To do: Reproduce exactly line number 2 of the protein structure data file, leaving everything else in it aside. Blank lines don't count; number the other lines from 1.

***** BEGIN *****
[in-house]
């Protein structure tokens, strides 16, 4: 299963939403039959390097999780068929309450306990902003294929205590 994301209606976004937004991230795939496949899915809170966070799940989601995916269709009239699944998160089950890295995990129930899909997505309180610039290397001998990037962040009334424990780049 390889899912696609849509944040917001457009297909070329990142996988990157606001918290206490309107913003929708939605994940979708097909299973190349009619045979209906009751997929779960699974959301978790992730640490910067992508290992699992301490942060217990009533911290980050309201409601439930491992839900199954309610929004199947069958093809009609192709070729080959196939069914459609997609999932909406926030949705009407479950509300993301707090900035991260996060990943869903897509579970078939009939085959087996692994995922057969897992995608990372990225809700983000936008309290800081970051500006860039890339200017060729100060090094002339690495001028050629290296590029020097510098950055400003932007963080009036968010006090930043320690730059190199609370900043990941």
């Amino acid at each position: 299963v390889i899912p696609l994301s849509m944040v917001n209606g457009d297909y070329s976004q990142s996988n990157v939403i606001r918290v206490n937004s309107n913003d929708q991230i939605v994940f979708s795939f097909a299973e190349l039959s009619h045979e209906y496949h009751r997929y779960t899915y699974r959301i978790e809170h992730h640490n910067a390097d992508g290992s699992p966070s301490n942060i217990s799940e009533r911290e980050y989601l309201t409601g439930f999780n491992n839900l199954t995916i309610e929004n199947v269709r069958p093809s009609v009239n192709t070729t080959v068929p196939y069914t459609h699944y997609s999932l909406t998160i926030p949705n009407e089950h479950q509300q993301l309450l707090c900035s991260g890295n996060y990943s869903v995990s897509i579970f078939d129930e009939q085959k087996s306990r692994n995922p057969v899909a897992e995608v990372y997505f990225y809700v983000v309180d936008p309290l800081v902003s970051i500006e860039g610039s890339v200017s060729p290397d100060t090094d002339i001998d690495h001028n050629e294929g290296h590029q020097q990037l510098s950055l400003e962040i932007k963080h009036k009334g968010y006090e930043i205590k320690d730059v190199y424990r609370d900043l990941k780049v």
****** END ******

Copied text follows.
């Protein structure tokens, strides 16, 4: 299963939403039959390097999780068929309450306990902003294929205590 994301209606976004937004991230795939496949899915809170966070799940989601995916269709009239699944998160089950890295995990129930899909997505309180610039290397001998990037962040009334424990780049 390889899912696609849509944040917001457009297909070329990142996988990157606001918290206490309107913003929708939605994940979708097909299973190349009619045979209906009751997929779960699974959301978790992730640490910067992508290992699992301490942060217990009533911290980050309201409601439930491992839900199954309610929004199947069958093809009609192709070729080959196939069914459609997609999932909406926030949705009407479950509300993301707090900035991260996060990943869903897509579970078939009939085959087996692994995922057969897992995608990372990225809700983000936008309290800081970051500006860039890339200017060729100060090094002339690495001028050629290296590029020097510098950055400003932007963080009036968010006090930043320690730059190199609370900043990941």